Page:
The time I basically diagnosed myself with scabies, but had shingles instead.

We spent our spring break in Denver with Jake's brother Parker, his boyfriend Preston, Jake's parents, and for two nights, Jake's cousin Kory. And last, but not least, Parker and Preston's dog, Amelia. It was a great trip that included lots of yummy food (I LOVE City O' City in Denver), fun sights, lunch with my cousin Kalli in Golden at a Nepalese restaurant, and perfect weather. 

One of my favorite things about the trip was the facts that we all stayed in P&P's one bedroom, one bathroom apartment. It was actually more roomy than you're probably imagining because, 1. The apartment is laid out really well, and 2. One whole wall in their living room and one whole wall in their bedroom (so pretty much the entire outside wall of their apartment) is made up of huge sliding glass doors that lead out to a generous balcony - the same balcony on which Kory slept in a sleeping bag (on purpose in below freezing temperatures) his first night with us. They live on the ninth floor, and the views of the mountains are great. Why was staying together in their apartment my favorite part? I like getting all up close and personal with people. 

We got to Denver on Monday evening, and when I went to take a shower Tuesday morning, I noticed a cluster of eight-or-so blisters high on my left leg. After a day or two, I got to work on Google trying to figure out what it was. I was convinced it must be scabies, and I was mortified because I was also convinced I got it after trying on swimsuits the weekend prior. There was one major exception. It didn't itch. At all. But it was progressively hurting worse each day. When we were on our way home on Friday, there was a rash in addition to the blisters. I contemplated going to urgent care on Saturday, but decided to wait until I could get into my doctor. I called first thing this morning, but before I did, I spent a little more time Googling, and that's when Shingles crossed my radar. It seemed likely, but even though I know people my age can get it, I still associate it with a condition of the elderly. When I got ahold of the scheduler, my doctor was booked, but since wearing clothes had become torturous, I opted to see one of her associates. 

I took Cora to school, returned home and slipped into some loose fitting running shorts (the kind with built-in undies), and Magnolia and I headed to my appointment. Magnolia was very helpful, even warning me that I might get a shot. After we went through the progression of the blisters and the rash, and the pain (oh, the pain), and upon looking at the first set of crusted over blisters (I have two patches), it was pretty obvious that I definitely have shingles. I've never been so relieved and so disappointed that I didn't have scabies. (Disappointed because I have shingles instead. Relieved because I don't have to be forever repulsed by trying on clothes - and because who wants scabies?)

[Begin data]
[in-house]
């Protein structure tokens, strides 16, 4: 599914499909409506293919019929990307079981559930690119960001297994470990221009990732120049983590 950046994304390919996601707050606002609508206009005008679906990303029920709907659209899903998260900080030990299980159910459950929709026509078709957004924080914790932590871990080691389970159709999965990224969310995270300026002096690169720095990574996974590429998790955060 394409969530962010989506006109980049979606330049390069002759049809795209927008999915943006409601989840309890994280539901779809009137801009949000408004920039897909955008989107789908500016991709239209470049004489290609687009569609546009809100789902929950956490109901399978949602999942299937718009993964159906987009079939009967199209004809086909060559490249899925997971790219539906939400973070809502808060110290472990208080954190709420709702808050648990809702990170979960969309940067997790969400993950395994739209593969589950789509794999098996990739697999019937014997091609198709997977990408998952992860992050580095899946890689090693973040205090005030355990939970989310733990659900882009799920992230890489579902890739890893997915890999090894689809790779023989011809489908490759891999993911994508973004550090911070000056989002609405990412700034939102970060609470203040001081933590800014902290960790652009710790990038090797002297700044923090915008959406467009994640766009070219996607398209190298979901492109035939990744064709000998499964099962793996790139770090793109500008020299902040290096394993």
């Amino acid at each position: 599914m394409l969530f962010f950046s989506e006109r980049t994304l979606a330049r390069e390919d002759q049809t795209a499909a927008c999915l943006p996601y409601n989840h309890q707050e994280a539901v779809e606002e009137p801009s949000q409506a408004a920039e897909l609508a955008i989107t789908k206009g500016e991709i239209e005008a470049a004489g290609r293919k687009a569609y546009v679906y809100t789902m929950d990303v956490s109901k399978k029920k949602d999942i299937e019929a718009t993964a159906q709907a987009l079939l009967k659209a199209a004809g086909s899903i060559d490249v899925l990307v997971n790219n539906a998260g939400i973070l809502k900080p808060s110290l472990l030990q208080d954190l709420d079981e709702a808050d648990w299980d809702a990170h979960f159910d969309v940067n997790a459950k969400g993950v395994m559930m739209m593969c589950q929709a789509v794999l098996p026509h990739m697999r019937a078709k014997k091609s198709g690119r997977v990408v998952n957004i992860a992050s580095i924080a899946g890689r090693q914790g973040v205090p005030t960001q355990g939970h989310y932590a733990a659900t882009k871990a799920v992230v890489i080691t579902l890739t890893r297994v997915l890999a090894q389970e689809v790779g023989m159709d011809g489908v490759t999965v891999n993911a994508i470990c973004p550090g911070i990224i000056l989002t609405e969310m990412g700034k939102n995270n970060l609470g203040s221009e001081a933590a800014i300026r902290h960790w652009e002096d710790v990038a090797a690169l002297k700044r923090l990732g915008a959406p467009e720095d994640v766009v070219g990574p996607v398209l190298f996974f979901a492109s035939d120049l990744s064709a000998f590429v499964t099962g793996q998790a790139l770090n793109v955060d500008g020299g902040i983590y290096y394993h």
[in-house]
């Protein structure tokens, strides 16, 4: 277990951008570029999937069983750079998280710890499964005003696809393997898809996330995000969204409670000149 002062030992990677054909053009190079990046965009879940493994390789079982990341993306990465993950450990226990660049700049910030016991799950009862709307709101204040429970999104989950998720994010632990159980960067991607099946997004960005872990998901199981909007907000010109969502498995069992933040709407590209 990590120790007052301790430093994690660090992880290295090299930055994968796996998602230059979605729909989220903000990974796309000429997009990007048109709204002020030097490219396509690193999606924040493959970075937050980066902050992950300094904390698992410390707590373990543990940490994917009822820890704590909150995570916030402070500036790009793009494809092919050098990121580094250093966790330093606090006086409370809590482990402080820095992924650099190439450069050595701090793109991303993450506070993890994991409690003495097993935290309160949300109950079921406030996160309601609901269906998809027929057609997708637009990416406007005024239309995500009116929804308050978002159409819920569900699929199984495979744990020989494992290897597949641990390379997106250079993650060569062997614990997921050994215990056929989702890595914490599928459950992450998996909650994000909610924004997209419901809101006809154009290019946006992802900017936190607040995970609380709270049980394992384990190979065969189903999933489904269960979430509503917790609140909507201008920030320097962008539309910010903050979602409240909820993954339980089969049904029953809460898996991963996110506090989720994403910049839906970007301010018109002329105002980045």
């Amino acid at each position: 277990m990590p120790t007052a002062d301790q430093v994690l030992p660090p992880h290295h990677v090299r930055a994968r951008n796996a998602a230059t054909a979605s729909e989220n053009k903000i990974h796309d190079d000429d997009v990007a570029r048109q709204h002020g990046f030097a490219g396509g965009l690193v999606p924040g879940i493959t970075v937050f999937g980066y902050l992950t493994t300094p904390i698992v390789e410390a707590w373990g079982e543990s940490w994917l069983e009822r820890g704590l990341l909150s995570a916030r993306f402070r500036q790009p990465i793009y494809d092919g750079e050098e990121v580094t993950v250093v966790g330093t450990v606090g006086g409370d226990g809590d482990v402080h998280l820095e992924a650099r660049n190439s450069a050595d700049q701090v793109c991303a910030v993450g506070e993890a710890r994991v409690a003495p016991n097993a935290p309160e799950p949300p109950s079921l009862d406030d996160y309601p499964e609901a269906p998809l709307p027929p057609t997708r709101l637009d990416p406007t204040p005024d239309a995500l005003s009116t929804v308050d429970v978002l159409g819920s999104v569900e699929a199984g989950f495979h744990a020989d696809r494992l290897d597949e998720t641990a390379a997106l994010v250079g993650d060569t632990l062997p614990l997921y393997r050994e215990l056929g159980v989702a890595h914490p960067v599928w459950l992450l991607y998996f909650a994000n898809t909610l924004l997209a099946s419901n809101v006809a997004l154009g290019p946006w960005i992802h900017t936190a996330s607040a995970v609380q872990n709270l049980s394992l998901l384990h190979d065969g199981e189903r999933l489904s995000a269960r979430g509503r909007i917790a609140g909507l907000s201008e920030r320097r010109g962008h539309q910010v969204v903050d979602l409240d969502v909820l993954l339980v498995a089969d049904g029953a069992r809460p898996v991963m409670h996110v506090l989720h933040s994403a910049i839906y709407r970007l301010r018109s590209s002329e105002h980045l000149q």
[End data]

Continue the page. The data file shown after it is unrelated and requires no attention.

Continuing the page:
The good news is that it's a mild case. The bad news is that it's best to start the anti-viral medication within 24-48 hours after the blisters appear. I missed that with my first little crop, which is the most severe, but he gave me the anti-viral medicine in hopes of lessening the severity of the newest little string of about 6 blisters. And usually all blisters are present 3-5 days after the first ones appear, so I should be dealing with all that I'll have to. The other less than pleasant news was that missing that magic window of time makes me more susceptible to postherpetic neuralgia - continued pain long after the rash is gone. 

I spent tonight looking up transmission rates for shingles and was delighted to find that I won't need to write personal apologetic notes to everyone I've come into contact with. You can can only get the virus that causes shingles through direct contact with the contents of the blisters, and even then, the virus isn't transferred as shingles, but as chicken pox - and only to someone who has never had chicken pox nor the chicken pox vaccine. Phew. Mine are all kinds of under wraps. Even though I'd like to figure out how to make wearing my swimsuit everywhere for the next few weeks appropriate. I will probably be wearing my one pair of "old school" running shorts (I've switched to mostly compression shorts for running) as much as I can. They lessen the intense pain, which I'm happy for, even though there is always a dull pain (more than an ache), with intermittent sharp, stabbing pain to shake things up a bit. And even though clothes are my new enemy number 1, I'm glad shingles didn't decide to show up on a super exposed part of me like my face or hands. 

For your viewing pleasure:
This is the first [worst] section.

And look how gigantic my anti-viral pill is:

Missionary Work. And Faith. And Crisis. Sort of.

Our lesson today in Relief Society was about Missionary Work. I sort of cringe when this is the topic of anything at church. And cringe because I don't like what mostly comes to the mind of members of the LDS church when "missionary work" comes up. To those outside of the LDS church, you've probably seen/heard of/shared a joke or two about Mormon missionaries knocking on your door, etc. Tens of thousands of LDS people are serving missions around the world. Ultimately, their goal is to share the gospel and bring people into the church. So when missionary work comes up, that's the idea that goes along with it.

Why do I take issue? I think there's a lot of confusion when it comes to what it means to share the "gospel" and what it means to share the "church." Many Mormons tie the "church" and the "gospel" together and use them interchangeably. They are not the same thing. We've been reminded of that in recent general conference talks, but the disconnect hasn't happened entirely, and it is most clear that they're still lumped together when "Missionary Work" is discussed. Part of a lesson on MW always includes how scary it is to reach out and talk about "the gospel," but I think the real fear isn't in talking about the gospel, it's talking about "the church."